nytheatre.com review by Mitchell Conway
April 17, 2010
Gorgeous Ukrainian and Kyrgyz traditional songs performed by women with exquisite voices, accompanied elegantly by ancient instruments, as well as stunning changes of tone with the contemporary duo "The Debutante Hour," combine to create a beautiful soundscape through the simple story of two daughters leaving their mothers and losing their cultural identities in the process. Scythian Stones is unlike anything I've heard before.
The voices of Nina Matvienko and Tonia Matvienko (these performers are actually mother and daughter from Ukraine) and Kenzhegul Satybaldieva and Ainura Kachkynbek kyzy (from Kyrgyzstan) are what make this production so worth seeing. The way they are able to build tension vocally clearly comes from a place of deep connection to the songs being performed. An introduction to the play says that many of the pieces are actually wedding songs, although not used in that context in this piece. Whatever their actual meaning, they are very much felt in the moment and therefore easily applied to the mother and daughter relationships.
The two girls leave their mothers and go off to the city. The city turns out to be—or pulls them into—the underworld, where they are stripped of their traditions and turn to stone. Leading them on the underworld descent with "This Is The Underworld, Baby" are Susan Hwang and Maria Sonevytsky. The sharp shift in musical tone from the traditional pieces that soar to the upbeat songs that rock really clarifies that play's overall message by not making the traditional good and the cosmopolitan bad; rather both are really good, only one is familiar and the other seems to have gotten lost somewhere. We must admit that something is given up by having a motley culture, even if it is beautiful in its own way.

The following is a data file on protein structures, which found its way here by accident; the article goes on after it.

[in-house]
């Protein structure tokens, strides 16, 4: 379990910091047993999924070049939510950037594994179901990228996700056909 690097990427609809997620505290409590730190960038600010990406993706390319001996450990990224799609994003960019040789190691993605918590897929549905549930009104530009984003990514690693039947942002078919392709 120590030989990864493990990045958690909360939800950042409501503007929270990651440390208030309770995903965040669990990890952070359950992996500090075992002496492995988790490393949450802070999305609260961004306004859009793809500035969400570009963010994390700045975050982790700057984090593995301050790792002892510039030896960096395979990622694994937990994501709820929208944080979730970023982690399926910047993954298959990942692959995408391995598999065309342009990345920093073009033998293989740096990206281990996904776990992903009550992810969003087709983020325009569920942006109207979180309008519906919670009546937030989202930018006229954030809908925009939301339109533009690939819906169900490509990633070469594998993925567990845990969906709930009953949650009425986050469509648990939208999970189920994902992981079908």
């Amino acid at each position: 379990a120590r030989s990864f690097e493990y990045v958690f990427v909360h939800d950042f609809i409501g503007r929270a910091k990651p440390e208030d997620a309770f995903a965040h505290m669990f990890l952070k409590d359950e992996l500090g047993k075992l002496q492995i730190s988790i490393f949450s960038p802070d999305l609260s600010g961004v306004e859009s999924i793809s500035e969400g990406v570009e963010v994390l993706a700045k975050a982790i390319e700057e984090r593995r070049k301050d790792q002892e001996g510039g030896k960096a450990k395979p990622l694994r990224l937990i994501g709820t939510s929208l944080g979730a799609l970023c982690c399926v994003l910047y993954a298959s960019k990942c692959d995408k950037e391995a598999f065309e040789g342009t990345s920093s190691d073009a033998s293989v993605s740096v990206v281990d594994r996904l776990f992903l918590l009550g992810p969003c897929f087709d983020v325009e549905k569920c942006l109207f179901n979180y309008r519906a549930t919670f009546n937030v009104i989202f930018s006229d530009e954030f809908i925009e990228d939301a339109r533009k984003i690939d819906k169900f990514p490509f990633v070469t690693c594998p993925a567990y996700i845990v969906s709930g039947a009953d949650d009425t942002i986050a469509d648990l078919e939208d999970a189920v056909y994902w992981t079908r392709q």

Directors Virlana Tkacz and Watoku Ueno really allow time to let the traditional way of life be simple, warm, and slow-moving, and then let it be broken by the bouncing rhythm and elaborate action of the city/underworld. The movement dynamics they've created fit. But, since the music is the real strength of this piece, it is unwaveringly the focal point. Ueno's zig-zagging set and effective design also help the journey develop; sheets fall and projections come on, totally covering that traditional world we were in previously.
Narration/translation provided by Cecilia Arana seems to function as a medium for the audience to relate, emphasizing the distance between the audience and the cultural world of the play. The translation often provides some important exposition, but despite her excellent singing, her modern attitude interrupts an otherwise transporting experience.
See this play to hear some truly marvelous traditional Eastern European music.